Urban networks for people and biodiversity

Photo montage - urban green networks
(Aerial photo left: Patricia & Angus MacDonald/Aerographica)

Background

The concept of green space (for example see - www.greenspacescotland.org.uk), or urban greening, has received considerable attention.  It is seen as a means of attracting people into their local natural environment by improving community access, recreation opportunities and environmental and ecological quality close to, and within, communities. 

The development of habitat networks is widely seen as a key mechanism for reversing the effects of fragmentation on biodiversity while delivering a range of other social and environmental benefits such as enhancement of local landscape character and greater opportunities for public access and recreational use. 

This research, under the Scotland and Northern Ireland Forum For Environmental Research (SNIFFER) Urban Environment programme, aims to clarify and propose a direction for the implementation of networks in urban environments.

Objectives

The project objectives are to:

  • Review recent approaches for the identification and analysis of habitat networks and examine opportunities to apply these to urban areas
  • Explore methods for identifying and assessing the value of green networks for people
  • Identify relevant social, and environmental datasets that could be linked to green network data to investigate the potential for planning green networks with multiple functions
  • Recommend a methodological approach for the mapping and analysis of multi-functional green networks, highlighting any critical data or knowledge gaps.

Methods

Edinburgh study area
Map of Edinburgh study area
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Identification of the biodiversity networks was undertaken through:

  • Classifying each landcover type into one of 5 biodiversity categories (high to low) for greenspace and other landcover
  • Employing least-cost modelling using a GIS to represent the functional connectivity of each network.

Determination of the social networks was undertaken through:

  • Representing how people are attracted to greenspace i.e. the ‘pull’ of greenspace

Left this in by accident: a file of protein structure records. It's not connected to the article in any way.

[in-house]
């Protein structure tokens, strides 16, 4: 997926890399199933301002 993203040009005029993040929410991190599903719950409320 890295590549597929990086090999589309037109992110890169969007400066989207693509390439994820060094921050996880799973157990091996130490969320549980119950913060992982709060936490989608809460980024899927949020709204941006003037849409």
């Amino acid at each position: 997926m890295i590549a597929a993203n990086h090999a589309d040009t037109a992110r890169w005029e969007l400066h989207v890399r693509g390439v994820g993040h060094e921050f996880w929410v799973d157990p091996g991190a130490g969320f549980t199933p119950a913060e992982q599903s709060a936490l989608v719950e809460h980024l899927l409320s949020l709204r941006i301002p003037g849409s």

• Mapping and categorising access routes and access points to greenspace according to safety and attractiveness of routes
  • Constructing three user profiles to describe people’s likelihood or ability to use and move along access routes to use greenspace (see table below).
User typologies and dispersal abilities used to describe people’s likelihood or ability to use and move along access routes to use greenspace
Type of user Description Possible characteristics Friction score
Low dispersal

Nervous/reluctant user;

Mobility impaired (disabled, unfit, burdened – e.g. parent with child);

Unaccompanied children (travel up to 300 metres)

Young, elderly, disabled, ethnic minority, women;

Limited mobility (elderly, disabled, people with children);

Children unaccompanied by an adult

 

High
Medium dispersal Average user (travel up to 500 metres) Average mobility Medium
High dispersal

Confident/keen user;

Highly mobile (fit) (travel up to 1000 metres)

Highly mobile (strong walkers, cyclists) Low

The biodiversity and social networks were combined with other social and environmental datasets to identify opportunities for improving the extent and usability of urban green networks for biodiversity and people.

Results

Figure 1 Map showing how the networks indicating accessibility and use of greenspace can be combined with the networks for high biodiversity greenspace
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Figure 2 Map indicating areas where homes do not currently have access to greenspace
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The example (Figure 1) demonstrates how the networks indicating accessibility and use of greenspace can be combined with the networks for high biodiversity greenspace.

The red box highlights an area where, although there is greenspace, not all is accessible for the nervous user and many of those areas that are accessible are not of high biodiversity.  The greenspace may be improved by improving the biodiversity quality and accessibility of existing greenspace.

Analysis of the networks in this way can be used to suggest where such areas can be improved to benefit both people and a range of species.

The networks can also be used in conjunction with other datasets to target areas most in need of improvement. Figure 2 indicates areas where homes do not currently have access to greenspace within low, medium and high levels of deprivation.

The red box indicates an area containing housing within a high level of deprivation which may be a priority for greenspace network improvement.

Application

It is envisaged that multifunctional urban green networks will be used to inform planning, including Structure plans and Local Biodiversity Action Plans, forming an integral part of green space planning to improve urban ecosystems and public health.

Funding

The research is funded through SNIFFER by:

For further information contact:

Darren Moseley
Forest Research
Northern Research Station
Roslin
Midlothian EH25 9SY

Tel: 0131 445 6952
Fax: 0131 445 5124
Email: darren.moseley@forestry.gsi.gov.uk